The Quarterfinals Are Here

Pyro made the quarterfinals in the Amazon Breakthrough Novel Contest. I’m cautiously excited. I’ll get a Publisher’s Weekly review, which, hopefully, might help me sell it. Last year Snake Talker got a great review from PW, and that got me to the semifinals. Maybe this year I can make it to the finals. You never know. It’s all subjective. It’s like a painting. Some people will like it, some won’t. It doesn’t mean it’s a bad painting. And it doesn’t mean it’s a good painting. You just have to hope that the people who like it are the ones in...

Setting As Character

Setting can be so much more than simply a backdrop for action. A good setting can enhance the mood and emotion of a scene. A great setting can come alive and act like a character in a story. It’s the difference between a backdrop you’d find in a photographer’s studio and the 3-D version of Avatar. The planet, Pandora, was a living entity in the movie and the 3-D qualities made that believable. The world surrounded you and made you part of it. Imagine Little Red Riding Hood without the woods. Where would the buildup of tension and foreboding come from? How about To Kill a Mockingbird without the small town southern location? Would it have become a classic if it had been set in New York, or Boston, or even in a small town in southern California? It needed the history of the south, the civil war, the race tensions that pervaded the very molecules of the atmosphere of that time to help make that story a classic. So how do you make a setting into a character? To start, ask yourself do you want to set your story in a real place or in a made up one? If you hesitate to use a real place because of travel limitations (no cash to fly to Venice to check out the Grand Canal) is there someplace local that you could use to recreate the atmosphere? It can help a lot to go to a location and soak it up. It’s amazing the ideas you get from someplace real. All of your senses are involved and because of that, it’s...

Jumping Bo

I took these photos last week when we had the first heavy snowfall of the year (can anyone say “drought?”). I’m constantly amazed at Bo’s athletic ability. Looking at the jump marks I estimated he leaped a distance of 4 feet. I was off by 2. He jumped 6 feet without even trying. Bo likes to leap. If you’ve ever seen the cartoon character Pepé Le Pew, that’s what he looks like when he bounds over the ground. He seems to spring straight up, hover for a couple of seconds, and then come down. I wish I could take a video of him doing it sometime. He’s so much fun to watch. Usually he jumps like that when he sees a squirrel. I think he leaps so high so he can get a better view of his prey. Last week he was jumping for the shear joy of it—no squirrel in sight. I bet he could leaped even farther if he’d been after something...

Jumping Bo

I took these photos last week when we had the first heavy snowfall of the year (can anyone say “drought?”). I’m constantly amazed at Bo’s athletic ability. Looking at the jump marks I estimated he leaped a distance of 4 feet. I was off by 2. He jumped 6 feet without even trying. Bo likes to leap. If you’ve ever seen the cartoon character Pepé Le Pew, that’s what he looks like when he bounds over the ground. He seems to spring straight up, hover for a couple of seconds, and then come down. I wish I could take a video of him doing it sometime. He’s so much fun to watch. Usually he jumps like that when he sees a squirrel. I think he leaps so high so he can get a better view of his prey. Last week he was jumping for the shear joy of it—no squirrel in sight. I bet he could leaped even farther if he’d been after something...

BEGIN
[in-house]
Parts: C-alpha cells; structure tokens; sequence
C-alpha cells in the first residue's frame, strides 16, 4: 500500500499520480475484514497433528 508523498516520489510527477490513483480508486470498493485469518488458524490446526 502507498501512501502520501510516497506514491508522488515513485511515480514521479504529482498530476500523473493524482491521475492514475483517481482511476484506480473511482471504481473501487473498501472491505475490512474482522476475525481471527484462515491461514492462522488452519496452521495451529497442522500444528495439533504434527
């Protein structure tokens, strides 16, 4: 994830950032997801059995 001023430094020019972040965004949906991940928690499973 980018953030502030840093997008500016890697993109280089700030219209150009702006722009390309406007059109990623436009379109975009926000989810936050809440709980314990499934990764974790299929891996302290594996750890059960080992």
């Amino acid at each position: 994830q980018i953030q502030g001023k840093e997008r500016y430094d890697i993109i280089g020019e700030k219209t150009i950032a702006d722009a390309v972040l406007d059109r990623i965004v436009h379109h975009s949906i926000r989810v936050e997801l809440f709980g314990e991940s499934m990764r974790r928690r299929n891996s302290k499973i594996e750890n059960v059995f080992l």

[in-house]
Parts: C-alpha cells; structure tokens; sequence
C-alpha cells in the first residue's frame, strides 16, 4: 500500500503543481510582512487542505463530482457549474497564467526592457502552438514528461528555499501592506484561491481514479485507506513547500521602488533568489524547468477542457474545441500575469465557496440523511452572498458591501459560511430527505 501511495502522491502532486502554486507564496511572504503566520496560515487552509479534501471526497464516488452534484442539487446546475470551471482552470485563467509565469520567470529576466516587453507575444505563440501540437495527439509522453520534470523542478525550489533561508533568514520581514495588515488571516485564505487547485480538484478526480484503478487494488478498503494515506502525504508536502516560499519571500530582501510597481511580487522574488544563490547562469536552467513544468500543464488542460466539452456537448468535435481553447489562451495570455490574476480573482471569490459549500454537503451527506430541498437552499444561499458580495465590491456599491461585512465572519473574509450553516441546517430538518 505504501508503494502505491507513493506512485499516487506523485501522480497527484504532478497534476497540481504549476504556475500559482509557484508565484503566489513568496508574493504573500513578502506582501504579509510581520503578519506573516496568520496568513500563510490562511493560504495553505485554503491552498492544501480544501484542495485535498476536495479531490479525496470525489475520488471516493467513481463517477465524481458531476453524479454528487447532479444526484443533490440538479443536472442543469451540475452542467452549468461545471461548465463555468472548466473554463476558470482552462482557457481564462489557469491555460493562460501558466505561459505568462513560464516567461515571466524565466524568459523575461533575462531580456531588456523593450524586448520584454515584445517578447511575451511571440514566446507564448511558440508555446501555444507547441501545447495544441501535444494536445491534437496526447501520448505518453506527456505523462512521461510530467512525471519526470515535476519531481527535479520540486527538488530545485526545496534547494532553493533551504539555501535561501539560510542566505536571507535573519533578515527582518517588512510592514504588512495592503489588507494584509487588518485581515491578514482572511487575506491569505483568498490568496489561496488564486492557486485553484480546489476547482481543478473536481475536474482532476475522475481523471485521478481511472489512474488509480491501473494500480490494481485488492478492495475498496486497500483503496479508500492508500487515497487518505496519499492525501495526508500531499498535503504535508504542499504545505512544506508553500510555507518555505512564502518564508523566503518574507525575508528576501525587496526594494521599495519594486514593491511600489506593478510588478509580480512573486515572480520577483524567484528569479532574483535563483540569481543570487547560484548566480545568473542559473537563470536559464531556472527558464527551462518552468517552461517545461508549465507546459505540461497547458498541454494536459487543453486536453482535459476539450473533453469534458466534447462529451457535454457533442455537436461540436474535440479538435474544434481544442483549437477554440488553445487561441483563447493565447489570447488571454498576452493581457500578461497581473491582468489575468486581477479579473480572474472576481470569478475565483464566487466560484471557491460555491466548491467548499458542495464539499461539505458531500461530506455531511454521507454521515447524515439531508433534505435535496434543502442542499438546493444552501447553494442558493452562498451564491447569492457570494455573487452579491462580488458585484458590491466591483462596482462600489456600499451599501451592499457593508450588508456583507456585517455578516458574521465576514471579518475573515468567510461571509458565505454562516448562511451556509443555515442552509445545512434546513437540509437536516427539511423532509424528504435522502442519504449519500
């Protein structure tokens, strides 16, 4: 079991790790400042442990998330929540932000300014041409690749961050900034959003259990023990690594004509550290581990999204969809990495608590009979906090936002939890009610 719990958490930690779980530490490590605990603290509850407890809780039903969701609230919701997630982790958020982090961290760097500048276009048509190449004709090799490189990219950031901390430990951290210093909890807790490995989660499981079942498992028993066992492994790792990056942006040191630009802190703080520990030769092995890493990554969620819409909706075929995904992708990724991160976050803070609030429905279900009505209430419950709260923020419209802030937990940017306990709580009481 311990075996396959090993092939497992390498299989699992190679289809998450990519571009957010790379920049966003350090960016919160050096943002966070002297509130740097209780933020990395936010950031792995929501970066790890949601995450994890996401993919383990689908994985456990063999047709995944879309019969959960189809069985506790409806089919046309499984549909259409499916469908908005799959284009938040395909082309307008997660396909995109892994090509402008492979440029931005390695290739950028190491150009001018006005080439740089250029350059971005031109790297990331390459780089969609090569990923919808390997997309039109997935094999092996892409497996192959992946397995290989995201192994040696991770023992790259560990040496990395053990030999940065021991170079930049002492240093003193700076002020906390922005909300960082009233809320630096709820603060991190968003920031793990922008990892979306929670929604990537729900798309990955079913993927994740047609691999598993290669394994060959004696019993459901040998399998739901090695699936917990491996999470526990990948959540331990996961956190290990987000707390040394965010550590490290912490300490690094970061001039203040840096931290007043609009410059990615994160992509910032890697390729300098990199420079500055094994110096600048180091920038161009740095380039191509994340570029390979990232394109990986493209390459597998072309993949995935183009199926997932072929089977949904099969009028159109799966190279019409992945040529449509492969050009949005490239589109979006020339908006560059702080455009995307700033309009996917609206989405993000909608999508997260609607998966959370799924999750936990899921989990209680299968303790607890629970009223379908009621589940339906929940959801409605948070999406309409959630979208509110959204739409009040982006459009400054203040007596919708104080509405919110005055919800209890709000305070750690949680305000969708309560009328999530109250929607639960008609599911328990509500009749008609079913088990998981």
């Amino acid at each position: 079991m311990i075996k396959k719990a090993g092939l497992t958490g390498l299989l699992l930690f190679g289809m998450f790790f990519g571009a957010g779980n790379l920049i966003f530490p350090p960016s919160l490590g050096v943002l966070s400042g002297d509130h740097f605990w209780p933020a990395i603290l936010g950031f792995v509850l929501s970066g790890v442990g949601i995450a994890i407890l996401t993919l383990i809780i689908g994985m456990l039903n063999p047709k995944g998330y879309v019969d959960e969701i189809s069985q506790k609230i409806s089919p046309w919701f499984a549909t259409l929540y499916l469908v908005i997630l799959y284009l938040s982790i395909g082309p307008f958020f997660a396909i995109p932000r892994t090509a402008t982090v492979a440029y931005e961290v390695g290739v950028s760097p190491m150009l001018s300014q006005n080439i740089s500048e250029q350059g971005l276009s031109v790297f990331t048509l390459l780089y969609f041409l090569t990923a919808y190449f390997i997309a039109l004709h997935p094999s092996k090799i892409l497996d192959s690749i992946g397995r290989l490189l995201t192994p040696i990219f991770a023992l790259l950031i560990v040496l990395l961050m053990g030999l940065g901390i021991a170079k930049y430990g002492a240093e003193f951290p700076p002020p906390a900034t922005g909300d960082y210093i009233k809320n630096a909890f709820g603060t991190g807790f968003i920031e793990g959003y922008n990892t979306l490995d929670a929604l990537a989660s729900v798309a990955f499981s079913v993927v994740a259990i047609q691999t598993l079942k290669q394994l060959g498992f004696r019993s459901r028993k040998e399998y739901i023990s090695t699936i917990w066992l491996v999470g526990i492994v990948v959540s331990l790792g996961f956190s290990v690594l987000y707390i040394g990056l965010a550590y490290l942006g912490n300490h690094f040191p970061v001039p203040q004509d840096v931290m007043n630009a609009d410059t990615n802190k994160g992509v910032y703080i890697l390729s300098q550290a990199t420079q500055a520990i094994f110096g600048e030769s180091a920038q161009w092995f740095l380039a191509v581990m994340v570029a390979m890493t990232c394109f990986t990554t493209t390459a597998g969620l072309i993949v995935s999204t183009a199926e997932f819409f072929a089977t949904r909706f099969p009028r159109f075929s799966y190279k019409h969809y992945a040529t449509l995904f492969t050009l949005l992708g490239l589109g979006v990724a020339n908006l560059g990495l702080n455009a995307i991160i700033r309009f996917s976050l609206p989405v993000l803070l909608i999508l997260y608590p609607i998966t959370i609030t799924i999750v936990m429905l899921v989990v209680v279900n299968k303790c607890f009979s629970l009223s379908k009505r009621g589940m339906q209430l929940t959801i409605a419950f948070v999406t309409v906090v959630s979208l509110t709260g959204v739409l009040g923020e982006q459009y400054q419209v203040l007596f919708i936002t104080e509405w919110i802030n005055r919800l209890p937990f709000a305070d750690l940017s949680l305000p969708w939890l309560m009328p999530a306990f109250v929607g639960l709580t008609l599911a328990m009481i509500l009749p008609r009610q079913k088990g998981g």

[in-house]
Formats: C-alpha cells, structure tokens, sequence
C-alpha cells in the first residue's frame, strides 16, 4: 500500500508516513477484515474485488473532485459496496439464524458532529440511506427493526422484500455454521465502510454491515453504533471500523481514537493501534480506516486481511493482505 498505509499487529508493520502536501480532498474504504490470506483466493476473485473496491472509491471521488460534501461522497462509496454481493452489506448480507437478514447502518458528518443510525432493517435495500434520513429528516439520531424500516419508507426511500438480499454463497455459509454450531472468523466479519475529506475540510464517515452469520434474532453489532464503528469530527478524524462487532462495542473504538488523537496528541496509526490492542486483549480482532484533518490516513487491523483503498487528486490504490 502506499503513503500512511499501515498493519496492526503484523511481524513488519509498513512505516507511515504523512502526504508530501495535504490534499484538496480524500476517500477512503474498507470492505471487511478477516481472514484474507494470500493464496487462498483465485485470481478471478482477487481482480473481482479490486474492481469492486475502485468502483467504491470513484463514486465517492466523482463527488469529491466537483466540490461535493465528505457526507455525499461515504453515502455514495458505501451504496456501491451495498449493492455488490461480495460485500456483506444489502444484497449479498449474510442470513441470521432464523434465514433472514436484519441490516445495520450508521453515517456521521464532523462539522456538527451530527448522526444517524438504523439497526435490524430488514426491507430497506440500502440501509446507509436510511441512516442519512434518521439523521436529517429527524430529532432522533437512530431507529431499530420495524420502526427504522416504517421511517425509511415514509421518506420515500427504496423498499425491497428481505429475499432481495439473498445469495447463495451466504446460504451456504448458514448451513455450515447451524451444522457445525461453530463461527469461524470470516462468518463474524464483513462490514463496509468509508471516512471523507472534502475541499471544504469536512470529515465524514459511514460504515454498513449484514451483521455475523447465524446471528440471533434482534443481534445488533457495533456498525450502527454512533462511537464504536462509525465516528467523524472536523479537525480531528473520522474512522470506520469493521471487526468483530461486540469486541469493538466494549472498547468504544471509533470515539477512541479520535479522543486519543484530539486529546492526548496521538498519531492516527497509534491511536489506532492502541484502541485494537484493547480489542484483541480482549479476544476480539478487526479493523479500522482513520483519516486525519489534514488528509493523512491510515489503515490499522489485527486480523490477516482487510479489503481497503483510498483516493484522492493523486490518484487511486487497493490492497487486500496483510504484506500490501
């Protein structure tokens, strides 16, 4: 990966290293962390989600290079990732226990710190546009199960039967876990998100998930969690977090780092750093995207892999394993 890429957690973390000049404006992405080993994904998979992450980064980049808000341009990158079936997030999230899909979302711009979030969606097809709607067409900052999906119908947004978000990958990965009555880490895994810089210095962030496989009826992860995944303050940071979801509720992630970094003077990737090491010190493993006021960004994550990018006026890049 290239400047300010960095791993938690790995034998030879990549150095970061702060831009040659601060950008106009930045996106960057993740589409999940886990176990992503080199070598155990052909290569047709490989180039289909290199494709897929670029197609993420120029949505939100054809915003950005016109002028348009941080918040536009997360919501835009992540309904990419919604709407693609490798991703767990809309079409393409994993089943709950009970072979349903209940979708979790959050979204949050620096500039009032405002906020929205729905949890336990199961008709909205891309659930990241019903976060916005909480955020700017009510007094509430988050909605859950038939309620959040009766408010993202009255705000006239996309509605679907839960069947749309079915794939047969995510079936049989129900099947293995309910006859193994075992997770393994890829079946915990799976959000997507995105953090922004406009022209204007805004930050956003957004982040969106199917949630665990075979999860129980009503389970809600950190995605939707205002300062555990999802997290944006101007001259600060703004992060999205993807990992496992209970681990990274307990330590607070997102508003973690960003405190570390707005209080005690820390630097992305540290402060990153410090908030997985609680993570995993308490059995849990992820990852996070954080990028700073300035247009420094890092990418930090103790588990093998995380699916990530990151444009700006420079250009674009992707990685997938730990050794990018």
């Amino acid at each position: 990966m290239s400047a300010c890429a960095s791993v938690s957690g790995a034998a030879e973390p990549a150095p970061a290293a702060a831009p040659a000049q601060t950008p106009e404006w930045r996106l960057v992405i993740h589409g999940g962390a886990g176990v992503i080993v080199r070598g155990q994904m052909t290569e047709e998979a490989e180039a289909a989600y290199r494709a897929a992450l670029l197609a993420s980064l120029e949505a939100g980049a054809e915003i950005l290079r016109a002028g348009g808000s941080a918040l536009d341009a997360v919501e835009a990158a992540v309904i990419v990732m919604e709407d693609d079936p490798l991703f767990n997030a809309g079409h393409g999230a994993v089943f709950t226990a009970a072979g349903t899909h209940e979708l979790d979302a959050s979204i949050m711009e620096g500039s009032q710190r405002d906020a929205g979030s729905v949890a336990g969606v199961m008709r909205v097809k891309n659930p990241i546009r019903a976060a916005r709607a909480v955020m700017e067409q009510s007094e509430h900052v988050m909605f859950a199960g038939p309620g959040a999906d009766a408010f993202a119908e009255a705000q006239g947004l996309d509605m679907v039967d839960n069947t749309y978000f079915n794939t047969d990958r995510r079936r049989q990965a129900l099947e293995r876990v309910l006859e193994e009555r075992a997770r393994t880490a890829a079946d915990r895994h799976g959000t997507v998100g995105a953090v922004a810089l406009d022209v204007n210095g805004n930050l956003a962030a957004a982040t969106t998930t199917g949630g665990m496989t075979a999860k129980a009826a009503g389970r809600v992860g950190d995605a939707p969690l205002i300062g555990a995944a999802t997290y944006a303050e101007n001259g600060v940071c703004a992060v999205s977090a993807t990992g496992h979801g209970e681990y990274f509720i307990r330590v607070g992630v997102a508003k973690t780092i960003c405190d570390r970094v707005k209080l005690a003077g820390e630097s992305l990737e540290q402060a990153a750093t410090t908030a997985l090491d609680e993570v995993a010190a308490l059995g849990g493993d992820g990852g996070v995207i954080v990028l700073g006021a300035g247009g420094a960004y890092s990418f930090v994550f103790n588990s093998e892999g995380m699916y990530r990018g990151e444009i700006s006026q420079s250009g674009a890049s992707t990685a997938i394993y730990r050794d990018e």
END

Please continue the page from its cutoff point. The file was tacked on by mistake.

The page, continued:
The “Oh My God I Can’t Believe It!” Moment

The Sweet Spot. That moment in the book where readers universally proclaim, preferably out loud, that they never saw that coming. It’s what writers strive for in books, in movies, and in TV. I experienced one last night during “Once Upon A Time.” I totally did not see it coming when the blue fairy turned out to be Cora in disguise. It gave me such a thrill when I realized the writers had fooled me. Yet, at the same time it made so much sense. Of course the blue fairy would never offer dark magic to Snow, even to save her mother’s life. Magic has a price and to save her mother she would have to take another’s life. Snow loves her mother but she is good at heart and even for her mother she can’t take an innocent life. So how do you do it? How do you lead your readers/audience to think one way and then blindside them with something completely different? At the same time, that “something completely different” must seem more logical and right than the thing they were expecting. Such moments don’t just happen during the process of writing. They have to be planned for; engineered from the beginning. One way to approach it would be to think of the one thing no one would expect to happen, and then work backwards from that. You have to create the motivation and a believable foundation for it to work otherwise it will seem contrived. It’s the type of moment that people will go back and examine the story to see if it holds up. If...